4.2 Doolittle’s LU Factorization

An LU decomposition of A may be obtained by applying the definition of matrix multiplication to the equation A = LU. If L is unit lower triangular and U is upper triangular, then

aij=p=1min(i,j)lipupj,where1i,jna_{ij}=\displaystyle\sum_{p=1}^{\text{min}(i,j)}l_{ip}u_{pj},\operatorname{% where}1\leq i,j\leq n (29)

Rearranging the terms of Equation 29 yields

lij=aij-p=1j-1lipupjujj,wherei>jl_{ij}=\frac{a_{ij}-\displaystyle\sum_{p=1}^{j-1}l_{ip}u_{pj}}{u_{jj}},% \operatorname{where}i>j (30)

and

uij=aij-p=1i-1lipupj,where1ju_{ij}=a_{ij}-\displaystyle\sum_{p=1}^{i-1}l_{ip}u_{pj},\operatorname{where}1\leq j (31)

Jointly Equation 30 and Equation 31 are referred to as Doolittle’s method of computing the LU decomposition of A. Algorithm 2 implements Doolittle’s method. Calculations are sequenced to compute one row of L followed by the corresponding row of U until A is exhausted. You will observe that the procedure overwrites the subdiagonal portions of A with L and the upper triangular portions of A with U.

Algorithm 2: Doolittle’s LU Decompostion
for i=1,,ni=1,\cdots,n
   for j=1,,i-1j=1,\cdots,i-1
      α=aij\alpha=a_{ij}
      for p=1,,j-1p=1,\cdots,j-1
         α=α-aipapj\alpha=\alpha-a_{ip}a_{pj}
      aij=αajja_{ij}=\displaystyle\frac{\alpha}{a_{jj}}
   for j=i,,nj=i,\cdots,n
      α=aij\alpha=a_{ij}
      for p=1,,i-1p=1,\cdots,i-1
         α=α-aipapj\alpha=\alpha-a_{ip}a_{pj}
      aij=αa_{ij}=\alpha

Figure 1 depicts the computational sequence associated with Doolittle’s method.

Figure 1: Computational Sequence of Doolittle’s Method
The computational sequence for used to create a LU factorization (decomposition) of a matrix using Doolittle's method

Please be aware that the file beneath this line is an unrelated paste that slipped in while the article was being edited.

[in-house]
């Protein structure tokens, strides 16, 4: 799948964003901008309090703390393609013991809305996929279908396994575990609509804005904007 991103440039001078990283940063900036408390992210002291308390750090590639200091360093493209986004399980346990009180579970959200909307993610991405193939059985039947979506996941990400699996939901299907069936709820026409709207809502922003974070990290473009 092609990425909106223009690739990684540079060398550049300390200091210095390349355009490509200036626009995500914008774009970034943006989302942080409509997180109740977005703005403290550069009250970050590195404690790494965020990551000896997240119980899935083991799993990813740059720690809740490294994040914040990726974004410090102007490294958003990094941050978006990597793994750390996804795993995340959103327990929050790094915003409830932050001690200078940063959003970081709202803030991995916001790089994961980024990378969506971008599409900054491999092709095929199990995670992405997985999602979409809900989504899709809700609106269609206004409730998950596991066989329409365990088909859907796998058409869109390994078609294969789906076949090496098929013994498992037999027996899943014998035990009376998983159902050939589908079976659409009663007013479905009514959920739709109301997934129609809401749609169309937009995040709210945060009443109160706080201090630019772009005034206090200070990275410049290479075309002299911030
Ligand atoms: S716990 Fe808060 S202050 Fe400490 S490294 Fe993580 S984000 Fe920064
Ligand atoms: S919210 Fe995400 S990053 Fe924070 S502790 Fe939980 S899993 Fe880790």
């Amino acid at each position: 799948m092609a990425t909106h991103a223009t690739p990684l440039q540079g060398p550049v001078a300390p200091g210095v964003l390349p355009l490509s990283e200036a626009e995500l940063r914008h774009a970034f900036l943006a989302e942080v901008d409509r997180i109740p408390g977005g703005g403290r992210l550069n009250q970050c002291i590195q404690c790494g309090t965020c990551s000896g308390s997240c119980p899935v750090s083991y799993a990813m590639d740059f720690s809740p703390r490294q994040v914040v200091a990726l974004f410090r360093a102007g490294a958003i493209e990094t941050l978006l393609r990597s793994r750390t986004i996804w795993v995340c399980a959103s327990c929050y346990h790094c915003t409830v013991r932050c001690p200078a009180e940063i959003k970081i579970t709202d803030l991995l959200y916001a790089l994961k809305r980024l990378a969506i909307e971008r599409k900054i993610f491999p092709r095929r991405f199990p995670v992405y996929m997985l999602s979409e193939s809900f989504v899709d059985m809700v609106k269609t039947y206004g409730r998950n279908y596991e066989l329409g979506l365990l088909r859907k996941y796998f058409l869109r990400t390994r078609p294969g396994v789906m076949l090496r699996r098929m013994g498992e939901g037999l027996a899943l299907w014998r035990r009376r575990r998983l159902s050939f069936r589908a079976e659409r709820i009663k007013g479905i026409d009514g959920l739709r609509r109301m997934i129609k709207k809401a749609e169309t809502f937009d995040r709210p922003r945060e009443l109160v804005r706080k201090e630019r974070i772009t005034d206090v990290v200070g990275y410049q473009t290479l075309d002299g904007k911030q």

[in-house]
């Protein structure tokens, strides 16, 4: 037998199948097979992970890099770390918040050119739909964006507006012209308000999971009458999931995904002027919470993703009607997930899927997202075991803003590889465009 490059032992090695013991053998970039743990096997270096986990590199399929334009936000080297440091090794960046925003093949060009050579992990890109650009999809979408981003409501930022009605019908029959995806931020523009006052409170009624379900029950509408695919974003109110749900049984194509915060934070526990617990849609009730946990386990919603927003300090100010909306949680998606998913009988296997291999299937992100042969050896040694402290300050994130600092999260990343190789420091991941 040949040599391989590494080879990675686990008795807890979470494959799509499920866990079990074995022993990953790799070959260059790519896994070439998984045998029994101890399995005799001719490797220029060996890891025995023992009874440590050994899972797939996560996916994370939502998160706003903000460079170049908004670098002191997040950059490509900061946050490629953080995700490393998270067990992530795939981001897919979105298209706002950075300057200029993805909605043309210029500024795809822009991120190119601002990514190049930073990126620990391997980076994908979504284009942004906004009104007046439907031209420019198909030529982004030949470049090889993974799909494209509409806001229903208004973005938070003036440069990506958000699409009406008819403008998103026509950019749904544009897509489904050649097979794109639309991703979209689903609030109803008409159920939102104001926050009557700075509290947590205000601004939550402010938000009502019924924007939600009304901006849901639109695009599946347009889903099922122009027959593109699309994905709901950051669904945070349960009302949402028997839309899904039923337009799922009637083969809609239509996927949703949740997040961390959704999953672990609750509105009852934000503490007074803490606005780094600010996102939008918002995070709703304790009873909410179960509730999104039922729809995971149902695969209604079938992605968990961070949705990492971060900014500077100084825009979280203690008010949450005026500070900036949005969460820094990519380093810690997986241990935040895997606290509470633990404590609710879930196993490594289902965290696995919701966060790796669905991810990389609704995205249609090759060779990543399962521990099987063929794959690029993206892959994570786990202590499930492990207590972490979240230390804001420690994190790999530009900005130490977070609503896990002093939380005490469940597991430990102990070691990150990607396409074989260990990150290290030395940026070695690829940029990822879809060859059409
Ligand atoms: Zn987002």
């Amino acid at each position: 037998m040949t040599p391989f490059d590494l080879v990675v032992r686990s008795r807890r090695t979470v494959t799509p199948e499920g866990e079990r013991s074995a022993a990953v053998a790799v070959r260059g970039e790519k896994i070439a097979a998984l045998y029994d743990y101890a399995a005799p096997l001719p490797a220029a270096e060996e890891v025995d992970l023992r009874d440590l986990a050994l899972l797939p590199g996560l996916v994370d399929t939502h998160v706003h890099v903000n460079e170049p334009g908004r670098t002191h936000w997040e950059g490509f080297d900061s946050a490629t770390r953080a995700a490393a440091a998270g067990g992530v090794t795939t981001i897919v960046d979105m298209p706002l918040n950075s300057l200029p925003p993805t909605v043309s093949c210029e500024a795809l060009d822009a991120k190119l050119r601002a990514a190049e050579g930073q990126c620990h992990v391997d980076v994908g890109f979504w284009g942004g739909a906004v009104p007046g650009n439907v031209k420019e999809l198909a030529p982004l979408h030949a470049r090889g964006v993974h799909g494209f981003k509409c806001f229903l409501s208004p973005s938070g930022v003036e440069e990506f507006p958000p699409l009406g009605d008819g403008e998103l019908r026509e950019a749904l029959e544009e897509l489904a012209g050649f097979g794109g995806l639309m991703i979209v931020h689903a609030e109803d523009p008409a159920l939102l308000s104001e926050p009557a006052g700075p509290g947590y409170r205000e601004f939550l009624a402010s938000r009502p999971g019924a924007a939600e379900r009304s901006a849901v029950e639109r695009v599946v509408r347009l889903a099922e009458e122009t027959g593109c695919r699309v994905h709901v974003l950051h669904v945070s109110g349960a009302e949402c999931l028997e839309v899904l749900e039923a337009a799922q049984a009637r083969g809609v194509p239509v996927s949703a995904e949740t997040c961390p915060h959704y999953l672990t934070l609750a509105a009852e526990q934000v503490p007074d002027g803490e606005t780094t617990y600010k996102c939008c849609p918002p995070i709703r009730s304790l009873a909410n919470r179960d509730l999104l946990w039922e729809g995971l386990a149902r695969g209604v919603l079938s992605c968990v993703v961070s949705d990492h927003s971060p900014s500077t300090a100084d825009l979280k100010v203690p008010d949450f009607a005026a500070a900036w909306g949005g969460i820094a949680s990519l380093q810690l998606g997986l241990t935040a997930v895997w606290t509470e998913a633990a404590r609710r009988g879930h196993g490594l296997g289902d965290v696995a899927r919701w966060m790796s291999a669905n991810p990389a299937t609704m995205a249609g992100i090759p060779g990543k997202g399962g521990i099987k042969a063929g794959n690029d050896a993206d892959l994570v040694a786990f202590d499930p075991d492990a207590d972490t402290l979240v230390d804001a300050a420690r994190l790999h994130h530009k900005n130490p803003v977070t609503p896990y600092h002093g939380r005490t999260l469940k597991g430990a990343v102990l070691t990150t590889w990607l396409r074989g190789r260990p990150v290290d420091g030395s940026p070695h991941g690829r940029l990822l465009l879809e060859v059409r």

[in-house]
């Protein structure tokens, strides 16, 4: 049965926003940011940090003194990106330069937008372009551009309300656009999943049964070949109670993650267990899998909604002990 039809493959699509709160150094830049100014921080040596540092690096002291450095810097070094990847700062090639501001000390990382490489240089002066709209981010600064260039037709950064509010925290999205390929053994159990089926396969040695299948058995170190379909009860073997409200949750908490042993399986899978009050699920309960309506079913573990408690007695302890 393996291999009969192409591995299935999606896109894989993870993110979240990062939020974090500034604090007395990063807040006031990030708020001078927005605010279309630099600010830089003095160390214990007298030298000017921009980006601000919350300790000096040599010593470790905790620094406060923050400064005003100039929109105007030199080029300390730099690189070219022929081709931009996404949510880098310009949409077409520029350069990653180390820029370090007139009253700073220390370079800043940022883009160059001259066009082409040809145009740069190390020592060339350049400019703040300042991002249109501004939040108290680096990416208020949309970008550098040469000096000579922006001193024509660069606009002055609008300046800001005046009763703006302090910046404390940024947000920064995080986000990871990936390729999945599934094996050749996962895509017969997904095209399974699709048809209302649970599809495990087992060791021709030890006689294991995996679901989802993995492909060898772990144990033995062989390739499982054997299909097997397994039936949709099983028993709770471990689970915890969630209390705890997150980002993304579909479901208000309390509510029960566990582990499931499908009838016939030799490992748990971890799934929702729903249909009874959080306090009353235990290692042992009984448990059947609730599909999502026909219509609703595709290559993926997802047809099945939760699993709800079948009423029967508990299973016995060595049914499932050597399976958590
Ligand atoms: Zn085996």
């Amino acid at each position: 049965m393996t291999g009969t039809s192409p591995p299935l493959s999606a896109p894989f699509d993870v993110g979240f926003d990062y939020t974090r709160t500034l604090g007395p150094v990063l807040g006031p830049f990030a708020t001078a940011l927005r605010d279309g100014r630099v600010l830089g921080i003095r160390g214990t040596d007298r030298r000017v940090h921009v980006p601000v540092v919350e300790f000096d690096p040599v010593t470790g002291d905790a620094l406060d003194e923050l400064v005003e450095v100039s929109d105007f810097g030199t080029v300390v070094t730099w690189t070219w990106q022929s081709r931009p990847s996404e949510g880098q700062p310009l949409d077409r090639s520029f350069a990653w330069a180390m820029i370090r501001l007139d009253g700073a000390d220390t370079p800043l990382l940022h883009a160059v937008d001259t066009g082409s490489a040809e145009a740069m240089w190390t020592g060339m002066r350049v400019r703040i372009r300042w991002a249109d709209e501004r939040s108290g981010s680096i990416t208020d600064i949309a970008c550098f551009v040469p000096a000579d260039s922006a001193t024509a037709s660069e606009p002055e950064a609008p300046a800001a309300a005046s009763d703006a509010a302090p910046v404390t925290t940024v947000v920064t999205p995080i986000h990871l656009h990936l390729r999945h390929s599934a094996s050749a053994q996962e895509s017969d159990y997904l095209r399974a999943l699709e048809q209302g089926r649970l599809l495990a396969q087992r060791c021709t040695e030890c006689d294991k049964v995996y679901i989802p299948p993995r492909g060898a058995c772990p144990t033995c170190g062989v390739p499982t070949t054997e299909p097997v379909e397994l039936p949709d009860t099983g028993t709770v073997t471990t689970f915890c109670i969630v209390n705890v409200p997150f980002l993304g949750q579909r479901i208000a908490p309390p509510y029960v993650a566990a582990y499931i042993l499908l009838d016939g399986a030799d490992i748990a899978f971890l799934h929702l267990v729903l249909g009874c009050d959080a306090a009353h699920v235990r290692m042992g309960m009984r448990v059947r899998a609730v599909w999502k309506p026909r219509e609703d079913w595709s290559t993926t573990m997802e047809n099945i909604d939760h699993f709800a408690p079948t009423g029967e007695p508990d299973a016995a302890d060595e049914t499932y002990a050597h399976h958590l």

Two loops in the Doolittle algorithm are of the form

α=α-aipapj\alpha=\alpha-a_{ip}a_{pj} (32)

These loops determine an element of the factorization lij or uij by computing the dot product of a partial column vector in U and partial row vector in L. As such, the loops perform an inner product accumulation. These computations have a numerical advantage over the gradual accumulation of lij or uij during each stage of Gaussian elimination (sometimes referred to as a partial sums accumulation). This advantage is based on the fact the product of two single precision floating point numbers is always computed with double precision arithmetic (at least in the C programming language). Because of this, the product aipapj suffers no loss of precision. If the product is accumulated in a double precision variable α\alpha, there is no loss of precision during the entire inner product calculation. Therefore, one double precision variable can preserve the numerical integrity of the inner product.

Recalling the partial sum accumulation loop of the elimination-based procedure,

aij=aij-αwja_{ij}=a_{ij}-\alpha w_{j}

You will observe that truncation to single precision must occur each time aij{}_{ij} is updated unless both A and w are stored in double precision arrays.

The derivation of Equation 30 and Equation 31 is discussed more fully in Conte and de Boor [3].